For New Moon Daughter Wilson drew on a wide range of material including originals ("Until"), standards ("Skylark"), blues ("Death Letter"), country ("I'm So Lonesome I Could Cry"), rock ("Harvest Moon") and pop ("Last Train to Clarksville"). Some critics cried "crossover," but they were missing the point. Rather than change styles, Wilson translates each song into a spacious, acoustic, string band format where she could explore the tune unconstrained by the rhythmic or harmonic conventions of its original genre. Wilson wasn't leaving jazz; she was redefining it.
Sheila Jordan: Jazz Child (1999)
As one of the most creative singers in the history of jazz, Jordan should have a massive discography. Sadly, that is not the case, making the slightly more than a dozen albums she has recorded since 1962 all the more valuable. Jazz Child is an apt title for a vocalist who has never lost her youthful enthusiasm for this music. Whether scatting through "Art Deco" or sinking inside "The Moon is a Harsh Mistress," Jordan transforms each song into a profoundly personal musical and emotional statement.
Dianne Reeves: In the Moment (2000)
Throughout her career, Reeves has tried to reconcile her love for jazz with her interest in contemporary pop and world music. Unfortunately, despite her enormous talent, the results were often uneven and frustrating. Reeves stuck to her path and that perseverance finally paid off. On In the Moment, Reeves finally brings together the different aspects of her musical personality to make music that has its own distinct identity.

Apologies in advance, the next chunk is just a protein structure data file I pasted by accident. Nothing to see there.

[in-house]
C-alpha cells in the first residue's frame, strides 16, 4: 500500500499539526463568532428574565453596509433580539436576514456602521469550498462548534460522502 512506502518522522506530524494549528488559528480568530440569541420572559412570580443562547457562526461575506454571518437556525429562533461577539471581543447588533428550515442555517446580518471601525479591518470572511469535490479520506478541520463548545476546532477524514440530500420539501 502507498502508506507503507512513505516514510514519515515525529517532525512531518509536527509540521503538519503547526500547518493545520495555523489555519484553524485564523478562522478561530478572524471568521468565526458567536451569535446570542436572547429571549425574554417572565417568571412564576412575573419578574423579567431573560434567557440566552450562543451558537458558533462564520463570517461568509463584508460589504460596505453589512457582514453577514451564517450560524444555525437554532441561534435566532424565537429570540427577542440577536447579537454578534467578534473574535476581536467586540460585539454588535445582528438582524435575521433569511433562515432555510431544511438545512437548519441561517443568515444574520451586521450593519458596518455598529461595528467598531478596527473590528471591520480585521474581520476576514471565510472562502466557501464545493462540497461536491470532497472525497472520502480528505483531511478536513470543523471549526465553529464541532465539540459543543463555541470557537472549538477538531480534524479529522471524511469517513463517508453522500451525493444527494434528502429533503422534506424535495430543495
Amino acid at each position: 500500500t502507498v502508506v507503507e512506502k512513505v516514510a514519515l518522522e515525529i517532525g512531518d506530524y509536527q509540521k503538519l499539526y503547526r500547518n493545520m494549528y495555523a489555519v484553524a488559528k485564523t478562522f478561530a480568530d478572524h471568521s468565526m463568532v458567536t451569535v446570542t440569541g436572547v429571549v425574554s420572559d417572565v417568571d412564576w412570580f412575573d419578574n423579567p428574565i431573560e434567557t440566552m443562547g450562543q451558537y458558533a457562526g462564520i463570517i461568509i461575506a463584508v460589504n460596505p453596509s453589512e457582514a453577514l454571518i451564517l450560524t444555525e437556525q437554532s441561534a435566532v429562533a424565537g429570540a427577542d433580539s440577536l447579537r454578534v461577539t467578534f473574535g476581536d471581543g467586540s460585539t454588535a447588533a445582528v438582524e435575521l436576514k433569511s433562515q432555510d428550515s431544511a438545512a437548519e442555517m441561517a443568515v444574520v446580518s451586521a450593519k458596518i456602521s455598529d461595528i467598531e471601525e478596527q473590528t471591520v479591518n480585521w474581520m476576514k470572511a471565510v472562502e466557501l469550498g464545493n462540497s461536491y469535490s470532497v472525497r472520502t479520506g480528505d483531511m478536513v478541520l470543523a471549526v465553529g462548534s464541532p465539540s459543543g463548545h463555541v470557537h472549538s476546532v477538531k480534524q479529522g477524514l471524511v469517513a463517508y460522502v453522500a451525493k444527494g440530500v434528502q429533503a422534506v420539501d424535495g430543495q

Mark Murphy: Links (2001)
Murphy built his career out of diving in where angels (or at least other jazz singers) fear to tread. Recording prolifically since 1956, his albums, particularly since the 1970's, are often daring explorations of the art of jazz singing. Given that reputation, it is somewhat surprising that the real strength of Links lies not in Murphy's undiminished adventurousness but in his less often encountered restraint. He handles the fragile "A Flower Is a Lovesome Thing" with real subtlety, and finds precisely the right note of humor in "In the Land of Oo-Bla-Dee." Singing standards or originals, Murphy connects his improvisational flights to the emotional content of the song.
Carol Sloane: I Never Went Away (2001)
The blueprint for a perfect vocal jazz CD: Take a collection of superb, seldom heard songs, recruit a group of world class jazz musicians, find a charismatic vocalist who is both an accomplished improviser and a master interpreter of lyrics, and have her sing with intelligence, wit, insight, creativity and heart. Or simply listen to this set, which could serve as a Ph.D. course in the art of jazz singing.